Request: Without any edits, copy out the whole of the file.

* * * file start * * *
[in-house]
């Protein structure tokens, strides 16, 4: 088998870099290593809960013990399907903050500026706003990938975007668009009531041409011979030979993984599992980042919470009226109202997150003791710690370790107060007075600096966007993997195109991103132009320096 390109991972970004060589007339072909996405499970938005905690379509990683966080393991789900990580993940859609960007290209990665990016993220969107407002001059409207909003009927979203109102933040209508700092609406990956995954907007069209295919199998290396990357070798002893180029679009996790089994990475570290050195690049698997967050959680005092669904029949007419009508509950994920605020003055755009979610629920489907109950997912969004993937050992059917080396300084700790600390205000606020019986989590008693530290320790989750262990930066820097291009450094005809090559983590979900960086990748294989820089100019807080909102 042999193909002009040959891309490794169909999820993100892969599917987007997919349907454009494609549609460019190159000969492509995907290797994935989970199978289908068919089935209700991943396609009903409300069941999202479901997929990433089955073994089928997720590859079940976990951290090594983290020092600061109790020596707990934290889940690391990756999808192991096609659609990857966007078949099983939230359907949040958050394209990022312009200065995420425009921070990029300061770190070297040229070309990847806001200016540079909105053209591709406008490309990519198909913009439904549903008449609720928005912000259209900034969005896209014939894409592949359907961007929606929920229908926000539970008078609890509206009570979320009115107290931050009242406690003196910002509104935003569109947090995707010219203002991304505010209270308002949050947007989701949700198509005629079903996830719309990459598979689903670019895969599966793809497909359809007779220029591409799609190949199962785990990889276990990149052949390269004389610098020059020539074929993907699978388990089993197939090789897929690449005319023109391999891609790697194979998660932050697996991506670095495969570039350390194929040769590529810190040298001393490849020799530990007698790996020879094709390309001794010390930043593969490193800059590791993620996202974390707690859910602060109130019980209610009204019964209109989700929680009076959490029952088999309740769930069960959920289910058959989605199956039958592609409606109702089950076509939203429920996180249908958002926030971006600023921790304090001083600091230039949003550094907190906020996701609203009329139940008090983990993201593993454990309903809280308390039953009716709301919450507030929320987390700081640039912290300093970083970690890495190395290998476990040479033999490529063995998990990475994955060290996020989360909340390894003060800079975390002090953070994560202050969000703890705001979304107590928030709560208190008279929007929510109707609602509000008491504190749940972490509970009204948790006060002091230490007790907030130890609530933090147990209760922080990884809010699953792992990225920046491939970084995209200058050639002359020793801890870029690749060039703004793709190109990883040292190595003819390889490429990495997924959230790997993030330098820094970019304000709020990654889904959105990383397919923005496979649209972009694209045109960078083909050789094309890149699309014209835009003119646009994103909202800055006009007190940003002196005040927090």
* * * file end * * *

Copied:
[in-house]
């Protein structure tokens, strides 16, 4: 088998870099290593809960013990399907903050500026706003990938975007668009009531041409011979030979993984599992980042919470009226109202997150003791710690370790107060007075600096966007993997195109991103132009320096 390109991972970004060589007339072909996405499970938005905690379509990683966080393991789900990580993940859609960007290209990665990016993220969107407002001059409207909003009927979203109102933040209508700092609406990956995954907007069209295919199998290396990357070798002893180029679009996790089994990475570290050195690049698997967050959680005092669904029949007419009508509950994920605020003055755009979610629920489907109950997912969004993937050992059917080396300084700790600390205000606020019986989590008693530290320790989750262990930066820097291009450094005809090559983590979900960086990748294989820089100019807080909102 042999193909002009040959891309490794169909999820993100892969599917987007997919349907454009494609549609460019190159000969492509995907290797994935989970199978289908068919089935209700991943396609009903409300069941999202479901997929990433089955073994089928997720590859079940976990951290090594983290020092600061109790020596707990934290889940690391990756999808192991096609659609990857966007078949099983939230359907949040958050394209990022312009200065995420425009921070990029300061770190070297040229070309990847806001200016540079909105053209591709406008490309990519198909913009439904549903008449609720928005912000259209900034969005896209014939894409592949359907961007929606929920229908926000539970008078609890509206009570979320009115107290931050009242406690003196910002509104935003569109947090995707010219203002991304505010209270308002949050947007989701949700198509005629079903996830719309990459598979689903670019895969599966793809497909359809007779220029591409799609190949199962785990990889276990990149052949390269004389610098020059020539074929993907699978388990089993197939090789897929690449005319023109391999891609790697194979998660932050697996991506670095495969570039350390194929040769590529810190040298001393490849020799530990007698790996020879094709390309001794010390930043593969490193800059590791993620996202974390707690859910602060109130019980209610009204019964209109989700929680009076959490029952088999309740769930069960959920289910058959989605199956039958592609409606109702089950076509939203429920996180249908958002926030971006600023921790304090001083600091230039949003550094907190906020996701609203009329139940008090983990993201593993454990309903809280308390039953009716709301919450507030929320987390700081640039912290300093970083970690890495190395290998476990040479033999490529063995998990990475994955060290996020989360909340390894003060800079975390002090953070994560202050969000703890705001979304107590928030709560208190008279929007929510109707609602509000008491504190749940972490509970009204948790006060002091230490007790907030130890609530933090147990209760922080990884809010699953792992990225920046491939970084995209200058050639002359020793801890870029690749060039703004793709190109990883040292190595003819390889490429990495997924959230790997993030330098820094970019304000709020990654889904959105990383397919923005496979649209972009694209045109960078083909050789094309890149699309014209835009003119646009994103909202800055006009007190940003002196005040927090």